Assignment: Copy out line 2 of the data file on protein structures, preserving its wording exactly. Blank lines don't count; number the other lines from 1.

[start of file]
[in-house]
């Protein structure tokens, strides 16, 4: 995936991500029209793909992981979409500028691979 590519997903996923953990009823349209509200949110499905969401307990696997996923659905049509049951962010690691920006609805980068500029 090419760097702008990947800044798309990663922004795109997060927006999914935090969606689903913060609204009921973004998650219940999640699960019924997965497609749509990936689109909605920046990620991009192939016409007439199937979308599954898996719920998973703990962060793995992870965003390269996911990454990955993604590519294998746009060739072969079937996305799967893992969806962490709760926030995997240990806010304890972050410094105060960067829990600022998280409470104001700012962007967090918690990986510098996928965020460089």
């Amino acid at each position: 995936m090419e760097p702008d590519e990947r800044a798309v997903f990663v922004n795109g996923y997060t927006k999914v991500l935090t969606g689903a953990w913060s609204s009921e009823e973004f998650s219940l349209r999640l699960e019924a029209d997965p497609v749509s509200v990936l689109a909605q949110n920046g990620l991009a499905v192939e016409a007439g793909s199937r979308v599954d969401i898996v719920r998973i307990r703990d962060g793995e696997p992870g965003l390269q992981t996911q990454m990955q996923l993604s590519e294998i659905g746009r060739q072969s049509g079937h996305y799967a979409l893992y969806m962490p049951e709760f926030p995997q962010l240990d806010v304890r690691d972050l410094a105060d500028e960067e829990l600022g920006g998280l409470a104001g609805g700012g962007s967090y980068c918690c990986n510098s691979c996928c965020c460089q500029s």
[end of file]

């Protein structure tokens, strides 16, 4: 995936991500029209793909992981979409500028691979 590519997903996923953990009823349209509200949110499905969401307990696997996923659905049509049951962010690691920006609805980068500029 090419760097702008990947800044798309990663922004795109997060927006999914935090969606689903913060609204009921973004998650219940999640699960019924997965497609749509990936689109909605920046990620991009192939016409007439199937979308599954898996719920998973703990962060793995992870965003390269996911990454990955993604590519294998746009060739072969079937996305799967893992969806962490709760926030995997240990806010304890972050410094105060960067829990600022998280409470104001700012962007967090918690990986510098996928965020460089």